78 cabinets X 30 minutes per day = 39 hours
    39 hours per day X 5 days per week = 195 hours
    195 hours per week X 52 weeks per year = 10,140 hours
    10,140 hours per year X hourly cost of a full time employee
    at $ 12.00 per hour = $ 121,680.00 (includes benefits and payroll taxes)
  • The annual cost for floor space for the 78 file cabinets at 6 square foot per cabinet.
    78 cabinets x 6 square feet=468 square feet
    468 square foot at $ 1.00 per square foot per month = $5,616.00
  • These two items alone amount to an annual cost outlay of $127,296.00

OptiDoc™ Solution

Our recommended alternative to this manual paper processing system was the installation of a 10-user OptiDoc™ imaging system. This was a turnkey solution that included computer hardware, software, installation and training. The total cost for the project and system investment was 49% less than the current manual maintenance and storage costs that were noted above.

The end result was a 6-month return on their investment (ROI), substantial on-going savings, and improved efficiencies.


Case Study #3

Merging hospitals is an overwhelming task. Managing the paperwork for these newly merged hospitals presented the staff at a large mid-Atlantic medical center's Central Business Office (CBO) with a paperwork nightmare. In this healthcare system, a CBO is responsible for all of the billing, claim forms and collections for all the hospitals that comprise a particular CBO group.

Prior to their decision to install a Document Imaging System, the corporate office of the parent organization conducted a competitive bid process for a "Preferred Imaging Vendor." Several companies were invited to submit system specifications and quotations. Advanced Technology Services' OptiDoc™ was awarded Preferred Vendor status based on performance, features and price.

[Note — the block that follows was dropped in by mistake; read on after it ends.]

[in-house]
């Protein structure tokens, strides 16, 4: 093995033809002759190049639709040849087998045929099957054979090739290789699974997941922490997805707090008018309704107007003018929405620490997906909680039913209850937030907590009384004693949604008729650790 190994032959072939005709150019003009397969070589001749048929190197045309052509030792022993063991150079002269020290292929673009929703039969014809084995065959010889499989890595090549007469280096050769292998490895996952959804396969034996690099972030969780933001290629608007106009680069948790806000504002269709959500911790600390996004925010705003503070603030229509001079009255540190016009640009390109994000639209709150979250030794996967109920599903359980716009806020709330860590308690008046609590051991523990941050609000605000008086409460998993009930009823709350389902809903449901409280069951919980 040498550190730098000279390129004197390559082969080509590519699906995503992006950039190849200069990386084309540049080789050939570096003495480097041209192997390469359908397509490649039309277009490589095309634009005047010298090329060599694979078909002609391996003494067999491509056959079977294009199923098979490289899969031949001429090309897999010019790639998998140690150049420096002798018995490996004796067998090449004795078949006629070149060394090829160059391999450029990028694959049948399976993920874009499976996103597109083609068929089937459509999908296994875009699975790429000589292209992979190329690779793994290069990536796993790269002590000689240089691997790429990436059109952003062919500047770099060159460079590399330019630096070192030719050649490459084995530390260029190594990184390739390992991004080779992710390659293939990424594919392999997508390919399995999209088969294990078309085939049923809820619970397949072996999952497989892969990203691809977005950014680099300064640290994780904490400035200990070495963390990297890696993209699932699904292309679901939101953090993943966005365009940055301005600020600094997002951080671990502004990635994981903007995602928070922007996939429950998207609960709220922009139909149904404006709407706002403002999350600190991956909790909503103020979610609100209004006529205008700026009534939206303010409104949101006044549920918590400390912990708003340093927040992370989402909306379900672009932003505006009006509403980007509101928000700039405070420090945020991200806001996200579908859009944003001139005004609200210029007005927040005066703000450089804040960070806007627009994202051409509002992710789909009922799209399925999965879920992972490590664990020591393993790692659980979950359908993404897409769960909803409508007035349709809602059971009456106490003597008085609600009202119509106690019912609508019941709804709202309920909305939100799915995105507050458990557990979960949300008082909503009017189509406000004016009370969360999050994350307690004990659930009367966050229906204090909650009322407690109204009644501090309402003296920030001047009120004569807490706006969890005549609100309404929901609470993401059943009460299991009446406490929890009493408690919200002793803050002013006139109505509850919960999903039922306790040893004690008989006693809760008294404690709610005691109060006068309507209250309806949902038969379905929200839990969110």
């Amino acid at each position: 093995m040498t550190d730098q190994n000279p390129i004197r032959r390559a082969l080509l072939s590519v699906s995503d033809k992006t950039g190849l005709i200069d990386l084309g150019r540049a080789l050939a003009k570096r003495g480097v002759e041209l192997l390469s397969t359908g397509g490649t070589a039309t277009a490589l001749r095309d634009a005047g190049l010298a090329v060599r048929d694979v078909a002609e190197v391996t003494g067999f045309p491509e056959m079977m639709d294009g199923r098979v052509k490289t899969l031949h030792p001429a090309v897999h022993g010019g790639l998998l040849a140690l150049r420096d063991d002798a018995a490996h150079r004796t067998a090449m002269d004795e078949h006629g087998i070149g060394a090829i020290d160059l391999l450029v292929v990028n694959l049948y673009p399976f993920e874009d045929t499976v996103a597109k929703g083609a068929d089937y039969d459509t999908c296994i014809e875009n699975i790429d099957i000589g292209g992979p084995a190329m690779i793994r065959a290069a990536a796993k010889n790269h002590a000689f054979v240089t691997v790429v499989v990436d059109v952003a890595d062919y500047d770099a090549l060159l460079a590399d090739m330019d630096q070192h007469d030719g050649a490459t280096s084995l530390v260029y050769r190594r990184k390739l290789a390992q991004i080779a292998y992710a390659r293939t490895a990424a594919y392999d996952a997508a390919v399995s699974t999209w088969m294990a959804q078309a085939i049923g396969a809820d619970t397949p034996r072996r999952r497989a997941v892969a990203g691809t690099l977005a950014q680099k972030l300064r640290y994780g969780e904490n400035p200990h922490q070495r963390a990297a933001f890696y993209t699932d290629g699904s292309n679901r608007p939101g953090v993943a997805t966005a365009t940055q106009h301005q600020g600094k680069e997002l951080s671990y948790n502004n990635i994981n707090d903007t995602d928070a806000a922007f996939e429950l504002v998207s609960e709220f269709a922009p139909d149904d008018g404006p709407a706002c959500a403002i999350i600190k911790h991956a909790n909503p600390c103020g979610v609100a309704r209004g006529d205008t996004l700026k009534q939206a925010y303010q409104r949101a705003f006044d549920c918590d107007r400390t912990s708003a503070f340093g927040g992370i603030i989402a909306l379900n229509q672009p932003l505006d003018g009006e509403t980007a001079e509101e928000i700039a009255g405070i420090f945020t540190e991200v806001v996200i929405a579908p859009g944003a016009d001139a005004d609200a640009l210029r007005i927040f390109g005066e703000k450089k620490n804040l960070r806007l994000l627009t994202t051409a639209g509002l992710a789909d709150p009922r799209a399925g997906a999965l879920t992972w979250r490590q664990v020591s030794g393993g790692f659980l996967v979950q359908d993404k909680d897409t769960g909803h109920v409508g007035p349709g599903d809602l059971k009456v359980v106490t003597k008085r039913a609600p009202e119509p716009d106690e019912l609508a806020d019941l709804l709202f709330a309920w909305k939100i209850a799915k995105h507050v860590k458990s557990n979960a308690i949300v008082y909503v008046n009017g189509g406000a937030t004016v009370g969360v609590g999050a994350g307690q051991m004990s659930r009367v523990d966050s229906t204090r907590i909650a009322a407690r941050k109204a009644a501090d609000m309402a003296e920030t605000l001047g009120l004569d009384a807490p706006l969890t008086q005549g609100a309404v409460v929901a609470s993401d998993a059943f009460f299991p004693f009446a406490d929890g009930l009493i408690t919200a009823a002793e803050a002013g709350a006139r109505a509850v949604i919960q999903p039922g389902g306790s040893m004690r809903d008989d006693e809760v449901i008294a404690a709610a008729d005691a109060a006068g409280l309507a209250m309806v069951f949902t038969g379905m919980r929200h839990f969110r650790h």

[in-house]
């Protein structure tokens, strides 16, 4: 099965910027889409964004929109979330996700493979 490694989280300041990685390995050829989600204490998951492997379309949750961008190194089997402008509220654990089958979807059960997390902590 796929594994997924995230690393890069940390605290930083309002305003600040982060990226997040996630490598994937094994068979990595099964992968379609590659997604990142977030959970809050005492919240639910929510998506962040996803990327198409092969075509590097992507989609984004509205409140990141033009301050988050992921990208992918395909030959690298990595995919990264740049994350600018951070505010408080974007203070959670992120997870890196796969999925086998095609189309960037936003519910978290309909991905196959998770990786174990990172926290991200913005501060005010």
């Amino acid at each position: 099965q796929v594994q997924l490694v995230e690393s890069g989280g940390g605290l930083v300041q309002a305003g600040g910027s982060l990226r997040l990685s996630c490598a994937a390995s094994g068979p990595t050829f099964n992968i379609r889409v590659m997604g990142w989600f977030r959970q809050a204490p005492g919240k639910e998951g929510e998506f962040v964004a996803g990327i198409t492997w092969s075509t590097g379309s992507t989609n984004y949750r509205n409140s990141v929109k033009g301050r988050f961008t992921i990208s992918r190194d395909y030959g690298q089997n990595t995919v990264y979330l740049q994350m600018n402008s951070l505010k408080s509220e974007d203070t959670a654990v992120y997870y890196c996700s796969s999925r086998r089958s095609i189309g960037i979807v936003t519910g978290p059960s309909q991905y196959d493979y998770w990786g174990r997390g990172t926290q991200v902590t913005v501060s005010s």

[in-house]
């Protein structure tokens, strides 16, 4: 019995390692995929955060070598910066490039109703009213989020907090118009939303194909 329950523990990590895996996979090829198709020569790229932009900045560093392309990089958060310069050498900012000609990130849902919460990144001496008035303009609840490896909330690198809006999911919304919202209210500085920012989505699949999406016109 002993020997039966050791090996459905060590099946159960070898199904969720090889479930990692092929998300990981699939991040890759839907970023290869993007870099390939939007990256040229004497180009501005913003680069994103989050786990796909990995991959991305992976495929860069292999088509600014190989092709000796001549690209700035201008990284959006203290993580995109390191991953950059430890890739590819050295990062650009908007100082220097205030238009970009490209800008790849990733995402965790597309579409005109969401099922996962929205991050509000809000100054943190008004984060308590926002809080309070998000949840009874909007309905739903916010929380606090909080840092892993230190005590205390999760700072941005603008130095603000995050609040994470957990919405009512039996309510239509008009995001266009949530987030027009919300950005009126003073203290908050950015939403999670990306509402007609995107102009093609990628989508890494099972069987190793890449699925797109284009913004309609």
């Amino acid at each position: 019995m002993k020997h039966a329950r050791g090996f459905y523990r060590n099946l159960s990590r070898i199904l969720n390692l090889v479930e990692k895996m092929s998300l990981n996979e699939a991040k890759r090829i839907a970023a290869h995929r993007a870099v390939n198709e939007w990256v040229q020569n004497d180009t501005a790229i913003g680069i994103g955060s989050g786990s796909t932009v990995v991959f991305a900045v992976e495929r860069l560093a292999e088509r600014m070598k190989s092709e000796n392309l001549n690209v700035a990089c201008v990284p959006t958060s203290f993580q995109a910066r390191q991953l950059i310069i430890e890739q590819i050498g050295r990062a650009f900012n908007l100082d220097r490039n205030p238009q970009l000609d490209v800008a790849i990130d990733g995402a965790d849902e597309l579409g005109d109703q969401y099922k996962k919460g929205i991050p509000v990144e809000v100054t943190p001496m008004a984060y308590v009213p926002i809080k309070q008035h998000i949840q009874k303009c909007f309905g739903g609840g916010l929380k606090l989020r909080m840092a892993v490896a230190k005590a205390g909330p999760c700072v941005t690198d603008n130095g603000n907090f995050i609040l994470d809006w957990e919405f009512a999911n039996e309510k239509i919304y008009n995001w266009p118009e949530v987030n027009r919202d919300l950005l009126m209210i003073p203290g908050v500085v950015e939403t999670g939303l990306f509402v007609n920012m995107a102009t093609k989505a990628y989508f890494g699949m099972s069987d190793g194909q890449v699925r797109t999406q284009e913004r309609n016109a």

To avoid having file cabinets everywhere, and not be able to find anything, the hospital CBO began installing the OptiDoc™ Document Imaging System before completion of the five-hospital merger. By starting with all of the records in the OptiDoc™ system, the potential for lost files was eliminated. The initial installation was for 20 users. Since this time, the hospital CBO has upgraded and expanded their system to over 150 users and 4 scanners. They later added remote access viewing stations at all the medical facilities they service. OptiDoc's scalability and flexible concurrent licensing program has made upgrades and expansions smooth and easy.

OptiDoc's  easy to customize features allow all of their UB-92 claims and detail billings to be automatically captured, parsed, and indexed nightly without user intervention. This allows peak system performance during regular business hours.

Not surprisingly, after the installation of OptiDoc™ , the CBO experienced a significant reduction in their Accounts Receivable Aging: both in the dollar amount and the number of days accounts remain unpaid. the CBO is saving money on paper, paper storage, and filing supplies. Their facility is enjoying more usable (revenue generating) space because they have eliminated filing cabinets. The staff appreciates having instant access to the files they require.

Since the installation of OptiDoc™ , the hospital group has not had to write off an unpaid claim because they cannot locate all of the paperwork for the disputed claim. Since it is estimated that 10% of all files are lost or misplaced, with their 3.5 million records, that would be 350,000 missing files. Since the installation of OptiDoc™ , there have not been any lost or misplaced files. Productivity has increased because the staff is no longer "roaming around chasing lost files."

Today, well over 3.5 million active records are on their OptiDoc™ system. New records, which are about 6 to 7 pages each, are entered into the OptiDoc™ system at a rate of about 120,000 per month.

The performance of OptiDoc™ at this hospital CBO is just one example of why Advanced Technology Services' OptiDoc™ document imaging solutions gain "Preferred Vendor" status in the healthcare industry.